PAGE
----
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Tusla’s involvement in granting adoptees birth information leaves rights group with ‘little faith’ in new service

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Susan Lohan, co-founder of the Adoption Rights Alliance said the involvement of Túsla leaves adoptees with little faith in new service. Photo: Fintan Clarke.

Susan Lohan, co-founder of the Adoption Rights Alliance said the involvement of Túsla leaves adoptees with little faith in new service. Photo: Fintan Clarke.

Susan Lohan, co-founder of the Adoption Rights Alliance said the involvement of Túsla leaves adoptees with little faith in new service. Photo: Fintan Clarke.

Adopted people for the first time have a legal right to their own birth information – but an adoption rights group say they have very little faith in the service due to Tusla’s involvement.

Access to personal identity information for adopted people is a “significant” improvement but the involvement of Tusla is a big concern leaving the Adoption Rights Alliance with little faith it will work, co-founder Susan Lohan said.

Ms Lohan said Tusla spent decades denying adopted people the information they are now being tasked to source and divulge.

“It does represent an improvement but it’s not one I have particular faith in being delivered. My scepticism centres around Tusla...they’re particularly unsuited to deliver the service behind the legislation.

“They’re very under-resourced, they are undertrained in the area of family tracing.

“My main misgiving behind Tusla being behind the delivery of the service is that they have spent decades denying adopted people this information when there was no legal basis for them to do so,” Susan told RTÉ’s Morning Ireland.

Children’s Minister Roderic O’Gorman acknowledged there need to be a change in culture in organisations like Tusla towards one where information is given rather than withheld.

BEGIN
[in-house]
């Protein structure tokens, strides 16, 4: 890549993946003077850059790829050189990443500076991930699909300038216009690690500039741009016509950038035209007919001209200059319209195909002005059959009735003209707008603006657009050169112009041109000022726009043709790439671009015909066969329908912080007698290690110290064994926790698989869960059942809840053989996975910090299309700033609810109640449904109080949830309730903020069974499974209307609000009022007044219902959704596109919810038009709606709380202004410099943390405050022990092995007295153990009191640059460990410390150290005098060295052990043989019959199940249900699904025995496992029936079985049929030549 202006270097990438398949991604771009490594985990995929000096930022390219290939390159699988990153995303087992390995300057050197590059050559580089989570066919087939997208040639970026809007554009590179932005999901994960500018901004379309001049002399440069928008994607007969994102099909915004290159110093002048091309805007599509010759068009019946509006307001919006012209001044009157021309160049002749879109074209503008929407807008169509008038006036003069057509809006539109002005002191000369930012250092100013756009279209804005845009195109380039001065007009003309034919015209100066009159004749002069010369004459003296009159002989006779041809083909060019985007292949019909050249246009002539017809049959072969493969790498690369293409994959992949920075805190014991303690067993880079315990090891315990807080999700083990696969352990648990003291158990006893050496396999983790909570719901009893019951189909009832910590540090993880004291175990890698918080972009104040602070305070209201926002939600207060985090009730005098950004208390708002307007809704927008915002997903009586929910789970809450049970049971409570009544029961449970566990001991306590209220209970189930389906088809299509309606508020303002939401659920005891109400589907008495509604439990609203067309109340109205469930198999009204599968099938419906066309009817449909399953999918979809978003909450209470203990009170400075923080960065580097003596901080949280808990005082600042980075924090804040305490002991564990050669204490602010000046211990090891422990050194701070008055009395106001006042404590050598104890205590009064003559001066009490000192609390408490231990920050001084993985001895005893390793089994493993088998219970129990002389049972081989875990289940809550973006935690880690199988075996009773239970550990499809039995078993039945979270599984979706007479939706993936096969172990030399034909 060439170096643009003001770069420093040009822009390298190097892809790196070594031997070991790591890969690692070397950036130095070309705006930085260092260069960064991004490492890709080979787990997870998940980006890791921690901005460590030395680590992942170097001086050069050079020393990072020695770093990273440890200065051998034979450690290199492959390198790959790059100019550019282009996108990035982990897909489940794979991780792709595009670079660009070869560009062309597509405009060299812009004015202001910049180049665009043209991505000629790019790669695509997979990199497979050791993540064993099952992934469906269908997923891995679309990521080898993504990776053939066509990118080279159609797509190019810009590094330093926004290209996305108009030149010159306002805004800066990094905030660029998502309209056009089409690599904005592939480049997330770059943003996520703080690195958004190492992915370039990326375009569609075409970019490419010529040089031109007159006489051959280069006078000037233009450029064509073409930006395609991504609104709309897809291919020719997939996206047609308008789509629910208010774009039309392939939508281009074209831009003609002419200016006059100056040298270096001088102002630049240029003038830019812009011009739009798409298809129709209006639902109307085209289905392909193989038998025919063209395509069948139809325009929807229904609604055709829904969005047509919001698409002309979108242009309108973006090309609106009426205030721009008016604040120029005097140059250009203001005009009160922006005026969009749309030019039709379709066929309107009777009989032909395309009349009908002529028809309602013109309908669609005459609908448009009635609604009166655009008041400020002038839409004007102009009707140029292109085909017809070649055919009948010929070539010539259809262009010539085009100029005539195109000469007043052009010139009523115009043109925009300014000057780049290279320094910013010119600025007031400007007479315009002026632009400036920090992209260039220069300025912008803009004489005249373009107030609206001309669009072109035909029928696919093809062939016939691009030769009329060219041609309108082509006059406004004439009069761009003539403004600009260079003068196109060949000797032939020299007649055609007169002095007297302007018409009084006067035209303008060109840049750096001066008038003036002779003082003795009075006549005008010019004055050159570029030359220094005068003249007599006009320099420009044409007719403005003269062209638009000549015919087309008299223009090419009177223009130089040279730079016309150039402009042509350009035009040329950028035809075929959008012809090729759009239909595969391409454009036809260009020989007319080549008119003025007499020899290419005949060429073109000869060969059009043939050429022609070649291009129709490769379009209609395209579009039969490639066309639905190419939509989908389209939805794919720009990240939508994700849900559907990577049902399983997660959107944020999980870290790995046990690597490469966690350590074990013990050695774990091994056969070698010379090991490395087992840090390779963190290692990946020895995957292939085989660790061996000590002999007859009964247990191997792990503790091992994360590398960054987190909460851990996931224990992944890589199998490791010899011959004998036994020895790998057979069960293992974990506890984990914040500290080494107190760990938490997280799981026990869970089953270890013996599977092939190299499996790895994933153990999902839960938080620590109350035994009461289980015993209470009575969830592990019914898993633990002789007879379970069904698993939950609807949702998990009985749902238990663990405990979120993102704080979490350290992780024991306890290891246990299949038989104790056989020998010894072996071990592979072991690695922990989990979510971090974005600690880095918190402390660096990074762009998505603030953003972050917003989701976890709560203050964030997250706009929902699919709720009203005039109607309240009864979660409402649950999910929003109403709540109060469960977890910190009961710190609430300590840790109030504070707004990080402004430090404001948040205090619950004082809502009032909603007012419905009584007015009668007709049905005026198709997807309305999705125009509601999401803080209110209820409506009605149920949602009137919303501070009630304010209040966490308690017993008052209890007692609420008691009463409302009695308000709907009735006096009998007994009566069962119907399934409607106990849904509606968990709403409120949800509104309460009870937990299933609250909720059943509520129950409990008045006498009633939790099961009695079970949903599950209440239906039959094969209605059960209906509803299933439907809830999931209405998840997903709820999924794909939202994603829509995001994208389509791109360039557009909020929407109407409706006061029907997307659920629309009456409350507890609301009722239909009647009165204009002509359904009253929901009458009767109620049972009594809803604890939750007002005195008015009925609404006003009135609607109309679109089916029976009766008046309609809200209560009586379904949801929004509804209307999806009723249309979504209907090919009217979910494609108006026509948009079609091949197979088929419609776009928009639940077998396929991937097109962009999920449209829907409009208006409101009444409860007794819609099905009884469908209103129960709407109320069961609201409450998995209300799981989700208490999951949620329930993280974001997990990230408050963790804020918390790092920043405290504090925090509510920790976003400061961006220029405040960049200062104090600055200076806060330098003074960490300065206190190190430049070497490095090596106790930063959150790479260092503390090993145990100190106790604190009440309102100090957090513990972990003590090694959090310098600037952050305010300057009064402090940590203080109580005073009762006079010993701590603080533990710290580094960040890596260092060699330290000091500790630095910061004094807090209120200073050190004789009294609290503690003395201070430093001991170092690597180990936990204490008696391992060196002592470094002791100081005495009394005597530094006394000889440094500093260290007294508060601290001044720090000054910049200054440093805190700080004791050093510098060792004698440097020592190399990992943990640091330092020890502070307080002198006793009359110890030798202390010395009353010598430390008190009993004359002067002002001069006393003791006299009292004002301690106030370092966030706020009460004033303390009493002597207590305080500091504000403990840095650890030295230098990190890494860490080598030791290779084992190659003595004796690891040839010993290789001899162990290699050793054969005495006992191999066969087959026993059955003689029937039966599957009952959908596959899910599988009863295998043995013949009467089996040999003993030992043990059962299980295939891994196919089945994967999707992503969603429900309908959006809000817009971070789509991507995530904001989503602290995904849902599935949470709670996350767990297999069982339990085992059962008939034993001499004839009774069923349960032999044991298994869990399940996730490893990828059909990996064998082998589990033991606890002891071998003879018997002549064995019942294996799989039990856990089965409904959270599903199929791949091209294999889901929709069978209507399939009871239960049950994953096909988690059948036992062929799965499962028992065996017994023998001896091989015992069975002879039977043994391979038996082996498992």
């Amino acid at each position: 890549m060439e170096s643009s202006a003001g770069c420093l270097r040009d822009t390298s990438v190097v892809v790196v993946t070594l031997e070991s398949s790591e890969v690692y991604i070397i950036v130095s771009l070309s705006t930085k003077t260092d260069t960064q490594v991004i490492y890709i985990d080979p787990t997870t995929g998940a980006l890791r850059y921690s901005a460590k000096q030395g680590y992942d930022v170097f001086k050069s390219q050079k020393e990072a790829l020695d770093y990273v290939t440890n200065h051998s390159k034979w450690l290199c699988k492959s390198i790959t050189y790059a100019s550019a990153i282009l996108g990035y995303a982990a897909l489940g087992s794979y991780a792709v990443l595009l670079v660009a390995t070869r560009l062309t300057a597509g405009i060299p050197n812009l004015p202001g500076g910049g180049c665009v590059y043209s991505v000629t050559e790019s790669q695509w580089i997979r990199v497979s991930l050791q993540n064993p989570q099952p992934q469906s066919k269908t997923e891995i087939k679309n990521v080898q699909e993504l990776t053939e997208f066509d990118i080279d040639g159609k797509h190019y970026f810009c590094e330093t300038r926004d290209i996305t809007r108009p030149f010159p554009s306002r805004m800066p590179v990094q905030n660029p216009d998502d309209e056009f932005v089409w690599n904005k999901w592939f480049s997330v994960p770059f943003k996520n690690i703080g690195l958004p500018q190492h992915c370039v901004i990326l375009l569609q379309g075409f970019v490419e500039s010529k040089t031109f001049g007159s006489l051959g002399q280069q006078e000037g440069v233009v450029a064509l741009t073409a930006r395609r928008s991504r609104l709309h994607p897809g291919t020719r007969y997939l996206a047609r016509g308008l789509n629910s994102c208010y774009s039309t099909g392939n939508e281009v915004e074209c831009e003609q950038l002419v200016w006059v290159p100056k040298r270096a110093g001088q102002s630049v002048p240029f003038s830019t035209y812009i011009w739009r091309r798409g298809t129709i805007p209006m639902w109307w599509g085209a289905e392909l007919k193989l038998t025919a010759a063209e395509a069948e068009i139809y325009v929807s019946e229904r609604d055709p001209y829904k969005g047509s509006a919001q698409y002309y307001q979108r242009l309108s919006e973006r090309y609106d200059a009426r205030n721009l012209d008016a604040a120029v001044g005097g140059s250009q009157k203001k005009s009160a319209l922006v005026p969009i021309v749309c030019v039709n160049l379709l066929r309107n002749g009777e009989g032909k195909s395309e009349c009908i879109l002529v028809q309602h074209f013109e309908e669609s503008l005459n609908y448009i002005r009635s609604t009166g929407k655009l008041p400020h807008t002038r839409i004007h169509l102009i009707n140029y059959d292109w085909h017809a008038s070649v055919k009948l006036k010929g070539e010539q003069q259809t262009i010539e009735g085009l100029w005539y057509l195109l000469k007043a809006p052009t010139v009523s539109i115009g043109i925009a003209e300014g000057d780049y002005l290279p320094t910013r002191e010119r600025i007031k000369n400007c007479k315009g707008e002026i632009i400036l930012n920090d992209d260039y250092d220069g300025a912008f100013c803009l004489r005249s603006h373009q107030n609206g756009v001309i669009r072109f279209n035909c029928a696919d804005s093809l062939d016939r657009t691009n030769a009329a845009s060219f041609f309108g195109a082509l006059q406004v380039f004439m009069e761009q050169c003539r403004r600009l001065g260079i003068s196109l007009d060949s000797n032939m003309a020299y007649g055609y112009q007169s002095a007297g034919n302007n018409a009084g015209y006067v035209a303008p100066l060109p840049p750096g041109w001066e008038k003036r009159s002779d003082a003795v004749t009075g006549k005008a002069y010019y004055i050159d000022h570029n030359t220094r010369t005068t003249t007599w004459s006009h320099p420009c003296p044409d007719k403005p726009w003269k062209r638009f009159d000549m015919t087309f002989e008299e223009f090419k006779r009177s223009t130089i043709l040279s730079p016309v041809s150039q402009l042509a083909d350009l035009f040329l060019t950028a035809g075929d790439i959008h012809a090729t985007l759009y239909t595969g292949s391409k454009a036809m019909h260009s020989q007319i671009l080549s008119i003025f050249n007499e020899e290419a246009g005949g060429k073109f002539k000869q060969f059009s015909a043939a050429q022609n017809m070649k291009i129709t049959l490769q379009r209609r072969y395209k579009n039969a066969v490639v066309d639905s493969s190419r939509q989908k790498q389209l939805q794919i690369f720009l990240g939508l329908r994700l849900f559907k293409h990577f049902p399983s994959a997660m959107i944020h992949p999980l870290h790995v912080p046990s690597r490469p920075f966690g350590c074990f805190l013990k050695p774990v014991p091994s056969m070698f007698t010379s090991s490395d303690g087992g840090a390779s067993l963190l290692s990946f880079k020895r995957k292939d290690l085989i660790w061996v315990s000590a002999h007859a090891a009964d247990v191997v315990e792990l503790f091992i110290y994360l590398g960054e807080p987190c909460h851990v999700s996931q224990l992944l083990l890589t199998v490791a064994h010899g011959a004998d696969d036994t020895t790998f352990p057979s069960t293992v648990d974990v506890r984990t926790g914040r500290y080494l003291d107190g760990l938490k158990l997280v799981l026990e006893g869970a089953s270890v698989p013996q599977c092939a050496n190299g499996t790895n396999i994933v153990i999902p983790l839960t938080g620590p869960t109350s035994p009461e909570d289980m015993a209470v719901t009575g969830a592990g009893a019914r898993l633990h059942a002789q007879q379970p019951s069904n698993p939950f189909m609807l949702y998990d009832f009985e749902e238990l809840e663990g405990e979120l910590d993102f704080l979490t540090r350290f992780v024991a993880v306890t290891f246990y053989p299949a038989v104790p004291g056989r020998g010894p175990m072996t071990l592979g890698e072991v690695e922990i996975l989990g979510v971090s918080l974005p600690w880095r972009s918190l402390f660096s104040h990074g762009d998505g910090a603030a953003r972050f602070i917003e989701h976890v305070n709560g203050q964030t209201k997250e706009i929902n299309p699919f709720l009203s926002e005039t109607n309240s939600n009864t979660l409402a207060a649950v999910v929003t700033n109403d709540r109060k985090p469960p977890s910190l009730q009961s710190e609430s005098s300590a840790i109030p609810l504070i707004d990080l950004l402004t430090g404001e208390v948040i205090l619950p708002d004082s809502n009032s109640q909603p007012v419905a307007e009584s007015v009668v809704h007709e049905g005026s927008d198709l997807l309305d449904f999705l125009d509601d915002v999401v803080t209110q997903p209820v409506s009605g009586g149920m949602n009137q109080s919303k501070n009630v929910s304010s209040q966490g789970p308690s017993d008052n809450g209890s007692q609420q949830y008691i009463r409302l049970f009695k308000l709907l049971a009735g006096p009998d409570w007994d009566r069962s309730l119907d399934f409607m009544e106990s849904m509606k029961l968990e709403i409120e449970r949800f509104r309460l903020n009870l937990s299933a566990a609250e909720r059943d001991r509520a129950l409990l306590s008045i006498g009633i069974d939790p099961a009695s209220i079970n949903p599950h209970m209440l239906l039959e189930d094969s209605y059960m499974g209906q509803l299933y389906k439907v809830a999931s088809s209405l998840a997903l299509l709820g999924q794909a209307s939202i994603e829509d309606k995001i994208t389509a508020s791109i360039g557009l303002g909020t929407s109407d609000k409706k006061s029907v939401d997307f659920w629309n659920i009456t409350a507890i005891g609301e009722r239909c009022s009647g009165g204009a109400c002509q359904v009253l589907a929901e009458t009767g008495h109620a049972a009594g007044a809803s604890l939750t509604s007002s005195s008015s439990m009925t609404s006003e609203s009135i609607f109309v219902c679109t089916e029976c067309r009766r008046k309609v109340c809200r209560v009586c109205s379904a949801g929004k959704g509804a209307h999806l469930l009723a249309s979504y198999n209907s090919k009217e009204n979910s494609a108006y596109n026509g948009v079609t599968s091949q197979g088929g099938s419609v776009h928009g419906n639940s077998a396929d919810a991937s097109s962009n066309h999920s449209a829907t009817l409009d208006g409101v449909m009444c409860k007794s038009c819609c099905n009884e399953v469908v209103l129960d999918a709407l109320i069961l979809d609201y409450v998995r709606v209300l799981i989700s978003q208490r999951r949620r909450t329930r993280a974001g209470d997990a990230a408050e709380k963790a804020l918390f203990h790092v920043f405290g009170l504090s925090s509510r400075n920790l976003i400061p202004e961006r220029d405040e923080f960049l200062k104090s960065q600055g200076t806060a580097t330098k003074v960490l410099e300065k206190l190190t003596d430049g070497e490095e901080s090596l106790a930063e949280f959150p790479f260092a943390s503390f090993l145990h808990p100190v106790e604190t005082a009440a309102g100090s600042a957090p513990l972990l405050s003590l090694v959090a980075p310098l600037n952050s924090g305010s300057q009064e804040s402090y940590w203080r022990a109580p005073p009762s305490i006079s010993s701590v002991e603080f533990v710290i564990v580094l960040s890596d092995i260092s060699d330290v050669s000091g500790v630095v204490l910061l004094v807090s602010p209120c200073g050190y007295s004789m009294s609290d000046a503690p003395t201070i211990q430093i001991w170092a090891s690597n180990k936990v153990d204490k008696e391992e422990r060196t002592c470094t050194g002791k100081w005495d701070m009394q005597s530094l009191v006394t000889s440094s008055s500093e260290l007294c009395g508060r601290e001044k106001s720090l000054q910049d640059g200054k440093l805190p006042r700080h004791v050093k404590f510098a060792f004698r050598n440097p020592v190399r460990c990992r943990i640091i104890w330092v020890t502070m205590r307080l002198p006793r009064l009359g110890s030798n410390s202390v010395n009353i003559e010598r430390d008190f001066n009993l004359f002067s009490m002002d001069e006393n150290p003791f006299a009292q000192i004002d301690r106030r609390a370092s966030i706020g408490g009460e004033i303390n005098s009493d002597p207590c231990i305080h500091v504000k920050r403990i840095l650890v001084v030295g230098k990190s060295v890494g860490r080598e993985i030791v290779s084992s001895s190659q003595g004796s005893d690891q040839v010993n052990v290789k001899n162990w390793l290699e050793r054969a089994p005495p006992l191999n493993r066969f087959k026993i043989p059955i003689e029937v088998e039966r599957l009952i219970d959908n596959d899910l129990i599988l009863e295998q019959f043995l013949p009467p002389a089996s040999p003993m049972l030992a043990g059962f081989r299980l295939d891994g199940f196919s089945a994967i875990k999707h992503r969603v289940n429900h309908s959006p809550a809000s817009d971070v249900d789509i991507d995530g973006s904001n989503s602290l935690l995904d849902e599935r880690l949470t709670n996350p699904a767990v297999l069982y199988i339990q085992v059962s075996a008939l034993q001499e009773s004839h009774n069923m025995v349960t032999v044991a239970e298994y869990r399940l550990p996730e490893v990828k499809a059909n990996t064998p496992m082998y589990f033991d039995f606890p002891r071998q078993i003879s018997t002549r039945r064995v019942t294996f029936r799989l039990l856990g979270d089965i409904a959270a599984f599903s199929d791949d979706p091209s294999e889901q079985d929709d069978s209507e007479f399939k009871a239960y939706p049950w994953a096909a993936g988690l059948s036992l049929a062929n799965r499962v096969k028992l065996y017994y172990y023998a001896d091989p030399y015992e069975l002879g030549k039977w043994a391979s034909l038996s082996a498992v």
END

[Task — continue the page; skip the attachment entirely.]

Minister O’Gorman said there have been staff hired to assist in the tracing element and people “with expertise in genealogy” brought in to assist in the process of reuniting adopted children with their birth family.

“They are finally entitled to a full legal right to access their own information. That includes their birth cert, birth information, medical and early life information.

“Importantly, if an adopted person has passed away, their relatives may use the system to find out their information as well.

“We’ve created a new tracing service so an adopted person, or birth parents of an adopted person can indicate if they would like to meet up or exchange information with each other through this system,” Minister O’Gorman told Morning Ireland.

The minister said there will be supports such as counselling offered to people who encounter distress due to the process of trying to reconnect with family through this system. The minister said there are 16,600 people on the contact register and only 400 have indicated so far that they do not wish to have any contact with their parent[s] or child[ren].

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